Homeschooling is going along well, in spite of our usual morning schedule being interrupted at least once a week. I don’t enjoy doing school in the afternoon, but it does work on those days when we have to be out of the house in the morning. My son is reading so voraciously in our free time that I am having to be very resourceful in coming up with age-appropriate, quality books to check out from the library. Thank goodness for the AmblesideOnline Advisory lists of family favorites that are not part of the AO curriculum. I simply do not have time to read everything before my son does, so I have to find people I trust to give me good book recommendations!

Random Updates:

It’s spring consignment sale season here already. The timing is actually pretty good since I need to get rid of some more stuff before we move! This week I have been pulling boxes out of the basement and washing, ironing, and tagging the kids’ clothes from last spring. I also am going through old toys and books and DVDs to see what else we might be able to sell. Next I need to work on my kids’ spring capsule wardrobe list so I know what to look for when I do my own shopping!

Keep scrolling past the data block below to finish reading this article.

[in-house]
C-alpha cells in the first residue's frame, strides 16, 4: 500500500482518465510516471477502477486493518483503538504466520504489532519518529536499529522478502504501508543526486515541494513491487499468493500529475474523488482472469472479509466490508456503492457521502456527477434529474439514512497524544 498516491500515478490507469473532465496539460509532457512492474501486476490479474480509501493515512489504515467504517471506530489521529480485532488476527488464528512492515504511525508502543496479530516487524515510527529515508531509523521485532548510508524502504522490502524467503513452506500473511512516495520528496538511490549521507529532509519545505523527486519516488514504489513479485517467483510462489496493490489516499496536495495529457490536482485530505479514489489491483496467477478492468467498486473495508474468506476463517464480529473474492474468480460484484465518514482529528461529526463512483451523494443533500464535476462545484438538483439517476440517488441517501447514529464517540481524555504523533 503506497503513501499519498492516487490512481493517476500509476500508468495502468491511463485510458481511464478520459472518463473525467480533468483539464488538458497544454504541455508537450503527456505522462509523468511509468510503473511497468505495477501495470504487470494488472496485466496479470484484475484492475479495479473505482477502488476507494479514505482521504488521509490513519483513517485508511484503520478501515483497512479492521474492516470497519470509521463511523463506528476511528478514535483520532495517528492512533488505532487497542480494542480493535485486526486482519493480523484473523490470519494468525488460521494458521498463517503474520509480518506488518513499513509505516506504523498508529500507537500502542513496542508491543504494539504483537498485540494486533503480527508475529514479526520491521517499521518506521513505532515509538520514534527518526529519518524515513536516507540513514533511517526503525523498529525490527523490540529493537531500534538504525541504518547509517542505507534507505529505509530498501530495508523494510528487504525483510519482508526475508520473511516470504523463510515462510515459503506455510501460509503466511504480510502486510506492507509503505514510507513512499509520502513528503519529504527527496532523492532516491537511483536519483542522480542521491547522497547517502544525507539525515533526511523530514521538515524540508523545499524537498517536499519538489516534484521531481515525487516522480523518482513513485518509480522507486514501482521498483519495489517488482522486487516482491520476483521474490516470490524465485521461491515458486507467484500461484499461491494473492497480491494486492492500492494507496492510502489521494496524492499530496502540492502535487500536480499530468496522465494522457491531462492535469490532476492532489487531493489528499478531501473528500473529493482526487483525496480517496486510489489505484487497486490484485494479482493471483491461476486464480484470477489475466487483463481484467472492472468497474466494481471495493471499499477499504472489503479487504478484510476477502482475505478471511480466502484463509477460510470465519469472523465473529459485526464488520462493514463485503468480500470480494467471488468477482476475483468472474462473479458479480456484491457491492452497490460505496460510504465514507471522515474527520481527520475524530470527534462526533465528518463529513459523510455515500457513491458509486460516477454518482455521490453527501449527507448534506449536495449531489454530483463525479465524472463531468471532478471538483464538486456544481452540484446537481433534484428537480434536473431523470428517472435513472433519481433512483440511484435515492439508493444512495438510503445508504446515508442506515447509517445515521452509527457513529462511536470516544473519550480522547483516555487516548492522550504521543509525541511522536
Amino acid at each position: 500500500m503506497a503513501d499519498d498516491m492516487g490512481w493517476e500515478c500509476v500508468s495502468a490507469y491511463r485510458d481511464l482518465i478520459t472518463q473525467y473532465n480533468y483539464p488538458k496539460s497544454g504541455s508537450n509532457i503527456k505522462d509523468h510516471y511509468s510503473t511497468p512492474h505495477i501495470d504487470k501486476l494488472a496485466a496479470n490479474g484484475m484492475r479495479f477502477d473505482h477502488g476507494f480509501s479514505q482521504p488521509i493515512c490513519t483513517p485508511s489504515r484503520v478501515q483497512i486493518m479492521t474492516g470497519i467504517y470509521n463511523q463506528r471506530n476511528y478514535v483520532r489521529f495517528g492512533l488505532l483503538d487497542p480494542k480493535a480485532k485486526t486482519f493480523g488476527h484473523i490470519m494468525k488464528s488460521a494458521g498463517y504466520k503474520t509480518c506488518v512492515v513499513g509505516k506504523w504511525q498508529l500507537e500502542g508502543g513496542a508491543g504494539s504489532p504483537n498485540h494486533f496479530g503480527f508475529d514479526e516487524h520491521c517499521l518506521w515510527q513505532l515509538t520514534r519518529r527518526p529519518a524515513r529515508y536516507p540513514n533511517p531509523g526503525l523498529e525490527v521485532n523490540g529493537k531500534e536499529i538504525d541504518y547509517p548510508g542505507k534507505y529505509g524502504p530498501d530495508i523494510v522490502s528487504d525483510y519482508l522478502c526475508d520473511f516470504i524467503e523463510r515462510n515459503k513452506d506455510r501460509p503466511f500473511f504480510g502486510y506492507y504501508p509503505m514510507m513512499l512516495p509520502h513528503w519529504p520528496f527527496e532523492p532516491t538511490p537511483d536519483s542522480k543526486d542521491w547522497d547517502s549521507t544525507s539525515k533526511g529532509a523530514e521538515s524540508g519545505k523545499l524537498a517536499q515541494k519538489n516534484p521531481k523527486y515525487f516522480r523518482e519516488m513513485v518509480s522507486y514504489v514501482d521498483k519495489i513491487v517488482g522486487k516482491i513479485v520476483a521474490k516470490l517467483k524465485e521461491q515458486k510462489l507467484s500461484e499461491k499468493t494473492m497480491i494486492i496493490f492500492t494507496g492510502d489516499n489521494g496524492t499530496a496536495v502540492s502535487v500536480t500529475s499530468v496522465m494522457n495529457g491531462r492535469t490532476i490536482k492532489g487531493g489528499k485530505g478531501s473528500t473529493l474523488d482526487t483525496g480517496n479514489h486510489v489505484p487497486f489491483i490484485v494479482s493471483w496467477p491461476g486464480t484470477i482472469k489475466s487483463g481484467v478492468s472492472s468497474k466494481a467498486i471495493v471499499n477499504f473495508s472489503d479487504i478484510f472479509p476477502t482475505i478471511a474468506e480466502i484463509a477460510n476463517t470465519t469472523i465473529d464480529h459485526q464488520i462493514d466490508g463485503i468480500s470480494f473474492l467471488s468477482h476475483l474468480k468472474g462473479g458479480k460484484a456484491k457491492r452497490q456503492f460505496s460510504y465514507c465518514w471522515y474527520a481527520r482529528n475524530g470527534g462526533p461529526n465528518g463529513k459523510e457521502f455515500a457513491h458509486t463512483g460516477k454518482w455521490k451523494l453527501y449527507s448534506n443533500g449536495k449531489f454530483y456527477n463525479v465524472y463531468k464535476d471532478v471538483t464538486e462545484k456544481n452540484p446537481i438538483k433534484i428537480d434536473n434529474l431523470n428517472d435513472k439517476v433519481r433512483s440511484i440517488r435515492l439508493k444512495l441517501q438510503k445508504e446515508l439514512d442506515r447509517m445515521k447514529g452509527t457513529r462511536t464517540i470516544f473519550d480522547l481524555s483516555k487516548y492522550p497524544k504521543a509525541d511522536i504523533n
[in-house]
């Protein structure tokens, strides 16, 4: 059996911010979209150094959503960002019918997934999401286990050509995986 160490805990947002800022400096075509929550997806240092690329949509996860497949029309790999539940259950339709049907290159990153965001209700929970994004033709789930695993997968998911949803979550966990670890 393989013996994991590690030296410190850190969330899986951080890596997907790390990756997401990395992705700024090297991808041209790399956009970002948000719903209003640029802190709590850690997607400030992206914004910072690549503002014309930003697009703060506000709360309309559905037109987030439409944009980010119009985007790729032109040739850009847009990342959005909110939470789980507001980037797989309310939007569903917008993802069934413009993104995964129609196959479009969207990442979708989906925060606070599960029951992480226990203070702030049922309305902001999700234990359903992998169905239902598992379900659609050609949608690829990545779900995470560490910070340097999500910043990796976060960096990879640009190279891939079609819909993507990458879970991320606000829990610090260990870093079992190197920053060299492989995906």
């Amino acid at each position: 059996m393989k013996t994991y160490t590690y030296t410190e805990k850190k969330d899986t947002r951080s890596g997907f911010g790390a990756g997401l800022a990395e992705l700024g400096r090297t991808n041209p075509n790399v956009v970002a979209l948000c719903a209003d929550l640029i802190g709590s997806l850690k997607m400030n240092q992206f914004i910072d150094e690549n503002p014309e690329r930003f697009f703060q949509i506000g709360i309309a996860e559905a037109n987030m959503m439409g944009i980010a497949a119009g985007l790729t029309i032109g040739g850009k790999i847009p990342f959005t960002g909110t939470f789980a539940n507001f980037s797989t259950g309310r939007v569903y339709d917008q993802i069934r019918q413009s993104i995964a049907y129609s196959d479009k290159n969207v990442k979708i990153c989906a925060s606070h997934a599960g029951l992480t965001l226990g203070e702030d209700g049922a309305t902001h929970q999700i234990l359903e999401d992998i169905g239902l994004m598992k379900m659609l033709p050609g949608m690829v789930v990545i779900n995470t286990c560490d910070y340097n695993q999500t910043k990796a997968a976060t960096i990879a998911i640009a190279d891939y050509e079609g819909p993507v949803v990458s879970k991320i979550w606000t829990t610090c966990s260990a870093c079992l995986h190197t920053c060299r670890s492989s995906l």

And the best thing about having all this time sitting tagging items for sale? I get to sit and watch the Winter Olympics and not feel at all guilty that I’m wasting time!

Now that I’ve shared all my news, I would love to hear what’s new with you! Leave me a comment and let me know how 2018 has been treating you!

Growth: Slow and Steady Progress

Here we are at the bright, shiny (and very cold!) beginning of the new year–2018. I cannot begin to describe the ups and downs that our family experienced in 2017, but I can say with certainty that we are happy we came through it all. We are stronger, closer, and I pray, more faithful now than we were when the year began. It was a year of hardship and testing, of waiting, of uncertainty, and of more waiting. We received many blessings and many of our prayers were answered in amazing ways. Other prayers still wait for answers, but that gives us something to look forward to in the year to come, does it not?!

I have been away from the blog for a couple of weeks, not intentionally, but because I have been spending a lot of my free time thinking and planning and writing in my journal. My thoughts have needed time to sit and soak before I could put them into words. Even now as I sit down to write this post, I am hesitant to put my thoughts into print because I am still in the process of sorting things out in my mind. Still, I wanted to begin writing some things here, partly for accountability, partly just so you all would know I am still alive over here!